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Clarissa's Blog

An academic's opinions on feminism, politics, literature, philosophy, teaching, academia, and a lot more.

DACA

I don’t even want to talk about DACA because it’s a total disaster. It’s one of the worst, most shameful parts of Obama’s legacy. He left us stuck with this horror show and should just keep very quiet about it right now instead of making condescending noises about “young strivers.”

In effect, DACA turned 800,000 people into pawns for the Democrats to use in shady dealings of all kinds whenever it’s convenient, as we’ve seen today. Keeping people suspended, uncertain, always dependent on the possibility of yet another short-term extension is a cruel and unusual punishment that is completely immoral. How can anybody, a young person especially, live like this? Imagine not being able to make any kind of plan, any strategy of your own life. This is horrible. 

The strivers part just about did me in. You make people arrive in perpetuity, dangling the rotten carrot of another short-term bit of mercy for ever and ever. And then get on a high horse and go all self-congratulating on the very people you are screwing over. 

Americans! Make up your minds. Fucking make a decision already. Stop supporting the inhuman and cruel DACA and let these 800,000 human beings just live their lives without having to beg you for something every couple of years.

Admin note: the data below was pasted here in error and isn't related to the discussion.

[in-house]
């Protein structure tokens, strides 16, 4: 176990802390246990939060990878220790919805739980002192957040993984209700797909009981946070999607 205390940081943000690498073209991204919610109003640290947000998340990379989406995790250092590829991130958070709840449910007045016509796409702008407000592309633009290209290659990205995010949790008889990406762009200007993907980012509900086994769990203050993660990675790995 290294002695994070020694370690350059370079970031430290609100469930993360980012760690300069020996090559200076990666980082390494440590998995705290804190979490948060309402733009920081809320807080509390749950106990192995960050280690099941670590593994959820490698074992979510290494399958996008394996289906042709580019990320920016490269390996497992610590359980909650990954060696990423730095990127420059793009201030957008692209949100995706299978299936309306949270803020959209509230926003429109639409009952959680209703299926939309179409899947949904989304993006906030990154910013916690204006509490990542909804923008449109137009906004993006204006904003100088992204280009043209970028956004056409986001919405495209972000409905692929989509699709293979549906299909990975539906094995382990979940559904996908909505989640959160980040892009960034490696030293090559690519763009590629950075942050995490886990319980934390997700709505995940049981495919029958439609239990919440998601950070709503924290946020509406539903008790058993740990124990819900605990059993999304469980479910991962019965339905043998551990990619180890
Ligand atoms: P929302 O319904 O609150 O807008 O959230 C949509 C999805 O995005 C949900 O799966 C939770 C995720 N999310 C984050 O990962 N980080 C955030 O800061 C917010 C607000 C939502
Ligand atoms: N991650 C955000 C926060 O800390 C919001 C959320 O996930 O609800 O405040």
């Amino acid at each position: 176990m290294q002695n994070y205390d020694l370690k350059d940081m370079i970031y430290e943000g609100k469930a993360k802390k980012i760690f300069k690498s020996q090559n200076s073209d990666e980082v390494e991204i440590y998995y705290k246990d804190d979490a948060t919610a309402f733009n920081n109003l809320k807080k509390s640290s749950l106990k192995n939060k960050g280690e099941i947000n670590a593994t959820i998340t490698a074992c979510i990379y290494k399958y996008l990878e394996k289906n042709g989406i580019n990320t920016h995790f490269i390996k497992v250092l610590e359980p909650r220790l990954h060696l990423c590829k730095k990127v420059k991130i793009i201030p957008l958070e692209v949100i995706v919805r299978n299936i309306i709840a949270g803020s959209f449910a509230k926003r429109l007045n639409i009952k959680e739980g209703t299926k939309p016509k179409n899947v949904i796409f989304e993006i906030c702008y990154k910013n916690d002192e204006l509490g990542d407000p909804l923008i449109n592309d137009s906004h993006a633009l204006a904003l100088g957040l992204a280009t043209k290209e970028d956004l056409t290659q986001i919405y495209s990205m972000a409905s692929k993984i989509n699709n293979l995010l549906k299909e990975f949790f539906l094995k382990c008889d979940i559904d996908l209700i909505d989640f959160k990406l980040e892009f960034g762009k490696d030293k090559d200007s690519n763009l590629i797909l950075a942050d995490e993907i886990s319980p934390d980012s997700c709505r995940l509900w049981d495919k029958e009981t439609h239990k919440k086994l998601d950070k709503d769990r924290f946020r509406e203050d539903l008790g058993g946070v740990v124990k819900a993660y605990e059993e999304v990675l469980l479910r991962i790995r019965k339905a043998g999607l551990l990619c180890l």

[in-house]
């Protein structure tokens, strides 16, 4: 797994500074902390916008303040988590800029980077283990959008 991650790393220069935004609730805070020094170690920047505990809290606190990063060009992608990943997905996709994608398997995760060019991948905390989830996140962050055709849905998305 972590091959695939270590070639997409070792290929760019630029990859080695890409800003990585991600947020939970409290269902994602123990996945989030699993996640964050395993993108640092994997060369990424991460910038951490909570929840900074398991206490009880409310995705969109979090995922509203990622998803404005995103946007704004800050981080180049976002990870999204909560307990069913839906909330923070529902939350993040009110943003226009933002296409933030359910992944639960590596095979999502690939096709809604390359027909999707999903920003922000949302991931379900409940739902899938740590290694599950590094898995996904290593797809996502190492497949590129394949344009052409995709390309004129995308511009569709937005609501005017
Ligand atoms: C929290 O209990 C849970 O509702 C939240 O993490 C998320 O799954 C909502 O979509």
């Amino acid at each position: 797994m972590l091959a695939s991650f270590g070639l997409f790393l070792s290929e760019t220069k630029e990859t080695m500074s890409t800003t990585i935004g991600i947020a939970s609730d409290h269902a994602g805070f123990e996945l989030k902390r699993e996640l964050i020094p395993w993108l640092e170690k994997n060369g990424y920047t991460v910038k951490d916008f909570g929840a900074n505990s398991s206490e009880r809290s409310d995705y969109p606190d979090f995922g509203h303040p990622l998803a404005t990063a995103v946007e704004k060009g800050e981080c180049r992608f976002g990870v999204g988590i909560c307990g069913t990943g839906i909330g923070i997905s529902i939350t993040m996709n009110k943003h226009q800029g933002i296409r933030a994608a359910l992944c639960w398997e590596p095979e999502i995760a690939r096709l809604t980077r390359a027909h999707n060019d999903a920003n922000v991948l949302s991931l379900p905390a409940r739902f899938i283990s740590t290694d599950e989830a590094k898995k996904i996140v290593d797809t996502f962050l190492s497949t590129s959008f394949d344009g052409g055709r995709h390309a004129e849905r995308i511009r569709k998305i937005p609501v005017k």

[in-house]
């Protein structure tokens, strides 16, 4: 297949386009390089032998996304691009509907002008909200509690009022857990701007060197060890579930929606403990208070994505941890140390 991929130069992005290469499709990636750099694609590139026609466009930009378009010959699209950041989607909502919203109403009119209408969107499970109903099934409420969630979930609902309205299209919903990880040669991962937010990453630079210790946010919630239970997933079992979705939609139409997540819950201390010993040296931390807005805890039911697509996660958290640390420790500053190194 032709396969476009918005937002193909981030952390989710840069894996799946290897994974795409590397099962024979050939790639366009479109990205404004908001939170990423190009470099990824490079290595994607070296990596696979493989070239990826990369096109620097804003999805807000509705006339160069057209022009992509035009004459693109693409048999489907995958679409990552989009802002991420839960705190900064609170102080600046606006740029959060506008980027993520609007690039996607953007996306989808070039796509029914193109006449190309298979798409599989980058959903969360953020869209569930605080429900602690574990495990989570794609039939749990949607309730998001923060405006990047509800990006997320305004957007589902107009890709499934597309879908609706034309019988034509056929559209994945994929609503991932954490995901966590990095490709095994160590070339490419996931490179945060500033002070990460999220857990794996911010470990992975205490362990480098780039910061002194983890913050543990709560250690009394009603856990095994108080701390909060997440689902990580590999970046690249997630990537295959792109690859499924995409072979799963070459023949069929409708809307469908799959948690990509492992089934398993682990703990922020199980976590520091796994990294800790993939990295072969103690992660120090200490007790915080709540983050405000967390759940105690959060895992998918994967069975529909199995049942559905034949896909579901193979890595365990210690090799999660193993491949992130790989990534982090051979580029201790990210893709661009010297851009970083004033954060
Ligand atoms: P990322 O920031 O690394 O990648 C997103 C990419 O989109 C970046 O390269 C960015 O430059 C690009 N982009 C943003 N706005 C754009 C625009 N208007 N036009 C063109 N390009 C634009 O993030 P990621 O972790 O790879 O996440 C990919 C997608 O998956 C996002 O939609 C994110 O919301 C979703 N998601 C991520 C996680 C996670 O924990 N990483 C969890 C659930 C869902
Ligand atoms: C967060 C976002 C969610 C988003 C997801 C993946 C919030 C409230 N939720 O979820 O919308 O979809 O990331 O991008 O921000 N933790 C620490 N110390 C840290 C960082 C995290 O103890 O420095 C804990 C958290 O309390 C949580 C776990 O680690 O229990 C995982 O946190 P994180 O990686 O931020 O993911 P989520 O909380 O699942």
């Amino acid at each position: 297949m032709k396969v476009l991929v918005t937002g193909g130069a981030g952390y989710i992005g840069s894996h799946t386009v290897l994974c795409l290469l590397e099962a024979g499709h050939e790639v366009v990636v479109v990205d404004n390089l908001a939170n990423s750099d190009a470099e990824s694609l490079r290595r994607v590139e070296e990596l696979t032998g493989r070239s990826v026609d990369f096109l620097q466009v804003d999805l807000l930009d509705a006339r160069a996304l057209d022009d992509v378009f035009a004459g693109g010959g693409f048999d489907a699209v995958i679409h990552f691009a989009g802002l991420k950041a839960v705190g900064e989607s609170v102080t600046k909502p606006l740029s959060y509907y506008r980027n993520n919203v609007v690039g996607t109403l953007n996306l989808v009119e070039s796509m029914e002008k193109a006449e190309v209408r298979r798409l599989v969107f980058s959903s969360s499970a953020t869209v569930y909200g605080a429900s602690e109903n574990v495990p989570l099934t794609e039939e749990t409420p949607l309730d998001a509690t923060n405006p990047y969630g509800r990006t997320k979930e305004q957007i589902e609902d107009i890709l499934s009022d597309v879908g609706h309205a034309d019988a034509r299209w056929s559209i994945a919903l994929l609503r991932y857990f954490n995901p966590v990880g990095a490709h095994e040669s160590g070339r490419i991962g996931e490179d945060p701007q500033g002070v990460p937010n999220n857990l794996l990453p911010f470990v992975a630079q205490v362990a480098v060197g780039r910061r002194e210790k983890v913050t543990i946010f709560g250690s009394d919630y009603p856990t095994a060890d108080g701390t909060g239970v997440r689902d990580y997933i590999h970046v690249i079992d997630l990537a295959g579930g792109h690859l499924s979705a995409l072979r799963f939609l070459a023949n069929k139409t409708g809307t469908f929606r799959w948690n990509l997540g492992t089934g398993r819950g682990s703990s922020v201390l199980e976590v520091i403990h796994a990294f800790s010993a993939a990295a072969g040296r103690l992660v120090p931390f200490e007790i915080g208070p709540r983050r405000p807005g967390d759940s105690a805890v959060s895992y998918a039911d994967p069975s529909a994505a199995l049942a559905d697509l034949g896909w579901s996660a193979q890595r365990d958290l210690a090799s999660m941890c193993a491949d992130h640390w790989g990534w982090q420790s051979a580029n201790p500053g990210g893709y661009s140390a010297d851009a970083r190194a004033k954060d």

Fuck DACA. Fuck deferred action. Enough deferring. Enough. 

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32 thoughts on “DACA

  1. Shakti on said:

    I feel like you just described H1-B visas. Or do you feel like it’s substantially different because we’re talking about children who grew up here? It seems very similar to the oft-introduced DREAM Act

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    • N had am H1-B and he’s getting naturalized in a couple of months. This was never a hopeless process where he was stuck between Earth and hell.

      But of course, the fact that these were children who never decided to emigrate makes it all egregious. For a grown-up, immigration is part of life strategy. For these kids, it’s like a phenomenon of nature.


      https://polldaddy.com/js/rating/rating.js

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  2. Dreidel on said:

    Despite the hysterical reaction to Trump’s decision by the Democrats and just about every so-called liberal in sight (e.g., Tom Brokaw saying that Trump has declared war on all Hispanics), Trump may have actually done the “Dreamers” a favor.

    If Trump hadn’t issued his ruling by the 5th of September, multiple state attorney generals were prepared to go to court in a mass lawsuit claiming that Obama’s executive order was an unconstitutional over-reach — and if a federal court had agreed with them, DACA would have been terminated instantly, with no six-month grace period allowing congress the opportunity to pass definitive immigration law.

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  3. I have the idea that this is just the beginning. Fluidity and liquid capital means large groups of people are going to be put into untenable positions and then used as bargaining chips by larger more powerful players in very ugly ways.

    And Facebook and Twitter (all online activism) is kind of a pressure valve so that people release their fury on line and then don’t really act on it.

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    • Trump-schmump, Obama-schmobama. There needs to be collective will for things to happen. If there’s overwhelming collective will, whatever it is will happen. In this particular case, the collective will is very very clearly to keep these young people suspended in the air as a reminder that somebody is in a much worse shape in terms of fluidity. They are a living, breathing psychological crutch.